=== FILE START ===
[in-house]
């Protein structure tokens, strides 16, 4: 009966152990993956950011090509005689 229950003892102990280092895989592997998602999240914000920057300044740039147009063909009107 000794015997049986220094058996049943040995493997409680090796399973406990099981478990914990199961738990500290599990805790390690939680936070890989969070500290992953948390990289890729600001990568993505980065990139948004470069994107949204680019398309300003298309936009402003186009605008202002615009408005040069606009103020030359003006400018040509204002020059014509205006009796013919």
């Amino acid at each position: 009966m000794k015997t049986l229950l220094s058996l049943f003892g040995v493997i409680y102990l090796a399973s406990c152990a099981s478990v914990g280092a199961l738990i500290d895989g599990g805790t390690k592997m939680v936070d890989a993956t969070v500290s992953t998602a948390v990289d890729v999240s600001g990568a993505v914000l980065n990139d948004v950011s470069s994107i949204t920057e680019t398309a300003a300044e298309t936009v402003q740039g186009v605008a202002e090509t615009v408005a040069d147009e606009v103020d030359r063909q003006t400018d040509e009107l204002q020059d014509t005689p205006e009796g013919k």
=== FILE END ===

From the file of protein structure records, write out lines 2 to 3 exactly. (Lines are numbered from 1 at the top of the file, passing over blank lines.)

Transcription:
């Protein structure tokens, strides 16, 4: 009966152990993956950011090509005689 229950003892102990280092895989592997998602999240914000920057300044740039147009063909009107 000794015997049986220094058996049943040995493997409680090796399973406990099981478990914990199961738990500290599990805790390690939680936070890989969070500290992953948390990289890729600001990568993505980065990139948004470069994107949204680019398309300003298309936009402003186009605008202002615009408005040069606009103020030359003006400018040509204002020059014509205006009796013919």
């Amino acid at each position: 009966m000794k015997t049986l229950l220094s058996l049943f003892g040995v493997i409680y102990l090796a399973s406990c152990a099981s478990v914990g280092a199961l738990i500290d895989g599990g805790t390690k592997m939680v936070d890989a993956t969070v500290s992953t998602a948390v990289d890729v999240s600001g990568a993505v914000l980065n990139d948004v950011s470069s994107i949204t920057e680019t398309a300003a300044e298309t936009v402003q740039g186009v605008a202002e090509t615009v408005a040069d147009e606009v103020d030359r063909q003006t400018d040509e009107l204002q020059d014509t005689p205006e009796g013919k």